Dunfermline Abbey nave reopens to visitors: October 2020

08 October 2020
Dunfermline Abbey
Dunfermline Abbey Nave has reopened to visitors for select days during October after closing its doors in March due to COVID-19 restrictions.

The Nave or ‘Old Church’ is managed by Historic Environment Scotland (HES) and is part of the remains of the twelfth century Abbey, dedicated in 1147. The Nave of the Old Church stretches eastwards to the entrance to the modern parish church (Dunfermline Abbey Church) which is the final resting place of Robert the Bruce.

Enjoy free entry

HES have worked in close partnership with Dunfermline Abbey Church to jointly enable visitors to access both the Abbey Nave and the Abbey Church and have introduced free entry during October.

To get the Abbey ready to welcome visitors, some changes have been brought in to ensure visitors can safely enjoy and explore the site. A one-way system will be in place, and as access to the Abbey Church is via stairs, only the Abbey Nave is accessible for those with specific access requirements. Dunfermline Palace currently remains closed.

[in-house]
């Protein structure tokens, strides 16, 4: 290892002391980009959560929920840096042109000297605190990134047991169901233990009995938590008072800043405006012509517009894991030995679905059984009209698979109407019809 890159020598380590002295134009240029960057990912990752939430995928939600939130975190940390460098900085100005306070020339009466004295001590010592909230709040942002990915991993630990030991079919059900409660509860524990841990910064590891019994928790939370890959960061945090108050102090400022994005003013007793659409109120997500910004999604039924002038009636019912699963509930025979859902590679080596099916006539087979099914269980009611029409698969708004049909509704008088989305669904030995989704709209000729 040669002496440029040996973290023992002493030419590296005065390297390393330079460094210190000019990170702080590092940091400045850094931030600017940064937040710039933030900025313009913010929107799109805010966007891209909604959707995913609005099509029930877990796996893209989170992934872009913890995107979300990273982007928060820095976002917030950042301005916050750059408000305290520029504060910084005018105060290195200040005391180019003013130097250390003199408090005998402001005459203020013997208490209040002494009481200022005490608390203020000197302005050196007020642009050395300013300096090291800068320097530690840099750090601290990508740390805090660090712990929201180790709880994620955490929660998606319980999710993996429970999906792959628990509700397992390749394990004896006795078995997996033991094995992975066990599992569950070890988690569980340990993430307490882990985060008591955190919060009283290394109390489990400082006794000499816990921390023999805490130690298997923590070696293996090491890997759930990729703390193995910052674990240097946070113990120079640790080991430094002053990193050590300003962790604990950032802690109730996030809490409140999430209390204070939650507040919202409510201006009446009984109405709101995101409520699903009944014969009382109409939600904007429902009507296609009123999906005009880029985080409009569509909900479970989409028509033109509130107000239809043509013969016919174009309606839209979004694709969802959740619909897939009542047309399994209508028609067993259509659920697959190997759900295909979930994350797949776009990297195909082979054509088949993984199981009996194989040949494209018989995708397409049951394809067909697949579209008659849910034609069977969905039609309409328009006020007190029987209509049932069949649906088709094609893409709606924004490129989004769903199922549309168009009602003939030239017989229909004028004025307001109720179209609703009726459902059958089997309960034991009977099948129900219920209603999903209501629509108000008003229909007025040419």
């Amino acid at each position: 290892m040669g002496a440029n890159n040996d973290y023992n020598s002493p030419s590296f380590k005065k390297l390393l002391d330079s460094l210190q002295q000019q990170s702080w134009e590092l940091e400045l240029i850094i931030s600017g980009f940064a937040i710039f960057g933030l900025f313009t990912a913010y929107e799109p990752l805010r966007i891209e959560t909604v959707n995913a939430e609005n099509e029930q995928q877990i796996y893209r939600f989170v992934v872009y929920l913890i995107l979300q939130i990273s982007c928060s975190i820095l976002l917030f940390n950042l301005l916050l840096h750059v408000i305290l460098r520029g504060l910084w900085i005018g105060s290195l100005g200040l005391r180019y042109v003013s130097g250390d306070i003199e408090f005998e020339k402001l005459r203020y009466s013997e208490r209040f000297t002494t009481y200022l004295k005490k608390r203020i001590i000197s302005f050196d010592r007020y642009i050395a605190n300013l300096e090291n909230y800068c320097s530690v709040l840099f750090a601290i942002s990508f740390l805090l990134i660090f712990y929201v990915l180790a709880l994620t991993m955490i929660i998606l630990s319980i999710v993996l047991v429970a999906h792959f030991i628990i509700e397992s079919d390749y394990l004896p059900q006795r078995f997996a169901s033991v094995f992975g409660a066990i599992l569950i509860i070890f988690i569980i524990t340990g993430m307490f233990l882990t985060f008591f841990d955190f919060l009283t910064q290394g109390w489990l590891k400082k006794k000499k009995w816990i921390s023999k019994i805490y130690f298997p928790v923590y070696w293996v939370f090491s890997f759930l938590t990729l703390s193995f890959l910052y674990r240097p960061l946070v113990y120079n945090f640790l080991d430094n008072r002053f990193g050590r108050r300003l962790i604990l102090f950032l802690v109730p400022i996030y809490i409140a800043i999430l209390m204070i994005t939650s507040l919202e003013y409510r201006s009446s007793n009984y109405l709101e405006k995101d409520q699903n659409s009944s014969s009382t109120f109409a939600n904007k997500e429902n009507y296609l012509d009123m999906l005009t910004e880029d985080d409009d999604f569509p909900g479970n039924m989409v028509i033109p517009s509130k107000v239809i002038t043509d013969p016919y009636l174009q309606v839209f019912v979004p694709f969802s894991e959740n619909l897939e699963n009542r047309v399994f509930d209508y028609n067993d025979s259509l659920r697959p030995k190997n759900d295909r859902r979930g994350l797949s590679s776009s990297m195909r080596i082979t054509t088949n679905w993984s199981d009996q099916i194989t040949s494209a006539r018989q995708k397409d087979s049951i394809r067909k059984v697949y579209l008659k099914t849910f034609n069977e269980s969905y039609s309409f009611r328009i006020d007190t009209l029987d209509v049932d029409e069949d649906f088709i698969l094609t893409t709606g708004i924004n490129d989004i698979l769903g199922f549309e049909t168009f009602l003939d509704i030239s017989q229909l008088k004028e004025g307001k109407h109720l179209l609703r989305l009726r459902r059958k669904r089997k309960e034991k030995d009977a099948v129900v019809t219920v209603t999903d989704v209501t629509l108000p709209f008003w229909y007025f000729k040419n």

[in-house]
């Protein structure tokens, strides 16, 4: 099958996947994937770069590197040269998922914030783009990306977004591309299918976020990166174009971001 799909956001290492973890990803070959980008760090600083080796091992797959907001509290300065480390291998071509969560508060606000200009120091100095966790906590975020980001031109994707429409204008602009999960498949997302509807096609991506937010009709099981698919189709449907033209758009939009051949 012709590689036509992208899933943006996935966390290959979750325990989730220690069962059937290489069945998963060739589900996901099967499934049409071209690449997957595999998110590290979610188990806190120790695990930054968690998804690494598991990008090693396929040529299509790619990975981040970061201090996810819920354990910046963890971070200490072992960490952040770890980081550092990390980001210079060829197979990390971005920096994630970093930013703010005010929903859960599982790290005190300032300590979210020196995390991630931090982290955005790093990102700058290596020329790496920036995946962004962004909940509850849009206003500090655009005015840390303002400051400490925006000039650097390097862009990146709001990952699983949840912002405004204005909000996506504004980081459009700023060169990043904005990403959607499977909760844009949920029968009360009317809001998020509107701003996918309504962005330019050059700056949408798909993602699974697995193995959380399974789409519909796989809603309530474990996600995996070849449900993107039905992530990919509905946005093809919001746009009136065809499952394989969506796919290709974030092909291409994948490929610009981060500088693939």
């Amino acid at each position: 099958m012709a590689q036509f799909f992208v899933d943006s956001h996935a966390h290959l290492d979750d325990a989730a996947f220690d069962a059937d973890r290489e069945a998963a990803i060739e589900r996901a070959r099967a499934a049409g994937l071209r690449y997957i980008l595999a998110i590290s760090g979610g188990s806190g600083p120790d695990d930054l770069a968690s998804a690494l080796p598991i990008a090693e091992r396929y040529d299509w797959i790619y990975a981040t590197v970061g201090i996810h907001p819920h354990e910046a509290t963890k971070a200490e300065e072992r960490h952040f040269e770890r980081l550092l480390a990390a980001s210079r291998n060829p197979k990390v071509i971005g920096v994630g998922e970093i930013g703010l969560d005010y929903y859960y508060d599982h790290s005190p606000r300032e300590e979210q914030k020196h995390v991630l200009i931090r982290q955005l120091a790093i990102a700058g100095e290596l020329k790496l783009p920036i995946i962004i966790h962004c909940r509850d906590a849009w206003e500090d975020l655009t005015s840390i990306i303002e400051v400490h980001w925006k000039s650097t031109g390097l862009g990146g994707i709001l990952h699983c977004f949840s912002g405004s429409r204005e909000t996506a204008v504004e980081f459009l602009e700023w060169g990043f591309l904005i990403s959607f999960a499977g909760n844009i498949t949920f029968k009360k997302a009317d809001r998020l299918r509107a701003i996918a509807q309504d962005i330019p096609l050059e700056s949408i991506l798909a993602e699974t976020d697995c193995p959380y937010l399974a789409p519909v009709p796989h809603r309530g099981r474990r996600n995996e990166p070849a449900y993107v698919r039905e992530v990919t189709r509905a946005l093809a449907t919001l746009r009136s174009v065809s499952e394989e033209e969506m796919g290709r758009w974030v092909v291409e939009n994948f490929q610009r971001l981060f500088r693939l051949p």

QUICK LINK: Edith of Dunfermline - the life of 'Matilda of Scotland'

Visitors will be required to pre-book tickets to manage capacity on site (one ticket provides access to both the Nave and the Church) and will be asked to wear face coverings when entering any internal spaces in line with Scottish Government guidance.

Opening dates

Timed visitor slots have been introduced to manage capacity, with the Abbey Nave open 10am to 3.15pm on the following days in October:

  • Wednesday 7 - Saturday 10 October
  • Wednesday 14 - Sunday 18 October
  • Wednesday 21 - Sunday 25 October

Alex Paterson, chief executive of HES, said: 'We know how keen people are to access historic sites and are pleased to have worked with Dunfermline Abbey Church to open up the magnificent Abbey nave so it can be enjoyed by visitors throughout October.

'I’d also like to thank visitors for their patience throughout this period of uncertainty and offer reassurance that the safety and quality of their visitor experience has been at the forefront of our preparations.'

For more information on this historic site, visit the HES website.

Read Nov/Dec History Scotland magazine for an in-depth look at recent radar scanning at the supposed grave site of Robert the Bruce, at Dunfermline Abbey. Click here.

(report courtesy of Historic Environment Scotland)